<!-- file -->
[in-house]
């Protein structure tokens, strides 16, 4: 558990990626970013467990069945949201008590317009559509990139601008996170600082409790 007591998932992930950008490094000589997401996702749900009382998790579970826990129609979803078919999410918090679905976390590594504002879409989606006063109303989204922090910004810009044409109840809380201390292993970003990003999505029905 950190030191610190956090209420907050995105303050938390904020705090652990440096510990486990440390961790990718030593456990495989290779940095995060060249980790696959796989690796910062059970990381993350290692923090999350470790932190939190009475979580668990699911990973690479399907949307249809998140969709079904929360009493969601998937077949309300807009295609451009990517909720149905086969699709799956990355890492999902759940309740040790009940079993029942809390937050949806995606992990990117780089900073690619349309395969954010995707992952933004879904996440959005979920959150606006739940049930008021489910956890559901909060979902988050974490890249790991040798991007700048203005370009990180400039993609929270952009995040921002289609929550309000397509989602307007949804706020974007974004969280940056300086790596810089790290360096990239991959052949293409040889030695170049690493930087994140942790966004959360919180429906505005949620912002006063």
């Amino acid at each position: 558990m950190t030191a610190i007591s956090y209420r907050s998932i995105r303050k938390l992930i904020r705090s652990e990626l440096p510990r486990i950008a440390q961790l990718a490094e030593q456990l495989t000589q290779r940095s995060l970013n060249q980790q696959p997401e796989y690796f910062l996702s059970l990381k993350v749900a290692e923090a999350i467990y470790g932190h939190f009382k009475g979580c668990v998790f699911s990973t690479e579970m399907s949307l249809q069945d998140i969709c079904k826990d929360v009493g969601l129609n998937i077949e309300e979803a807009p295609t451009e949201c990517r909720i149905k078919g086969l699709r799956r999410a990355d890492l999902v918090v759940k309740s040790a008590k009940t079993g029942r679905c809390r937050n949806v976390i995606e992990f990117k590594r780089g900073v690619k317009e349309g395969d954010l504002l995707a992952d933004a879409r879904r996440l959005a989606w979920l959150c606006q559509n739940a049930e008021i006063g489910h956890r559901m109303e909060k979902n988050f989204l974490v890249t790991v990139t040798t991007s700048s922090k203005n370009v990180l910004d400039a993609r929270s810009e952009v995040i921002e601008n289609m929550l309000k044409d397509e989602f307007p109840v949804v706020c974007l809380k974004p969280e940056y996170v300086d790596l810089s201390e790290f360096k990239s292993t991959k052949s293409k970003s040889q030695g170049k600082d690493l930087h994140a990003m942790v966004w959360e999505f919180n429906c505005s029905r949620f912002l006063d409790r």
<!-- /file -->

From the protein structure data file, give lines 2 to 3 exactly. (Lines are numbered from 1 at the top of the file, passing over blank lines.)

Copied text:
């Protein structure tokens, strides 16, 4: 558990990626970013467990069945949201008590317009559509990139601008996170600082409790 007591998932992930950008490094000589997401996702749900009382998790579970826990129609979803078919999410918090679905976390590594504002879409989606006063109303989204922090910004810009044409109840809380201390292993970003990003999505029905 950190030191610190956090209420907050995105303050938390904020705090652990440096510990486990440390961790990718030593456990495989290779940095995060060249980790696959796989690796910062059970990381993350290692923090999350470790932190939190009475979580668990699911990973690479399907949307249809998140969709079904929360009493969601998937077949309300807009295609451009990517909720149905086969699709799956990355890492999902759940309740040790009940079993029942809390937050949806995606992990990117780089900073690619349309395969954010995707992952933004879904996440959005979920959150606006739940049930008021489910956890559901909060979902988050974490890249790991040798991007700048203005370009990180400039993609929270952009995040921002289609929550309000397509989602307007949804706020974007974004969280940056300086790596810089790290360096990239991959052949293409040889030695170049690493930087994140942790966004959360919180429906505005949620912002006063």
């Amino acid at each position: 558990m950190t030191a610190i007591s956090y209420r907050s998932i995105r303050k938390l992930i904020r705090s652990e990626l440096p510990r486990i950008a440390q961790l990718a490094e030593q456990l495989t000589q290779r940095s995060l970013n060249q980790q696959p997401e796989y690796f910062l996702s059970l990381k993350v749900a290692e923090a999350i467990y470790g932190h939190f009382k009475g979580c668990v998790f699911s990973t690479e579970m399907s949307l249809q069945d998140i969709c079904k826990d929360v009493g969601l129609n998937i077949e309300e979803a807009p295609t451009e949201c990517r909720i149905k078919g086969l699709r799956r999410a990355d890492l999902v918090v759940k309740s040790a008590k009940t079993g029942r679905c809390r937050n949806v976390i995606e992990f990117k590594r780089g900073v690619k317009e349309g395969d954010l504002l995707a992952d933004a879409r879904r996440l959005a989606w979920l959150c606006q559509n739940a049930e008021i006063g489910h956890r559901m109303e909060k979902n988050f989204l974490v890249t790991v990139t040798t991007s700048s922090k203005n370009v990180l910004d400039a993609r929270s810009e952009v995040i921002e601008n289609m929550l309000k044409d397509e989602f307007p109840v949804v706020c974007l809380k974004p969280e940056y996170v300086d790596l810089s201390e790290f360096k990239s292993t991959k052949s293409k970003s040889q030695g170049k600082d690493l930087h994140a990003m942790v966004w959360e999505f919180n429906c505005s029905r949620f912002l006063d409790r």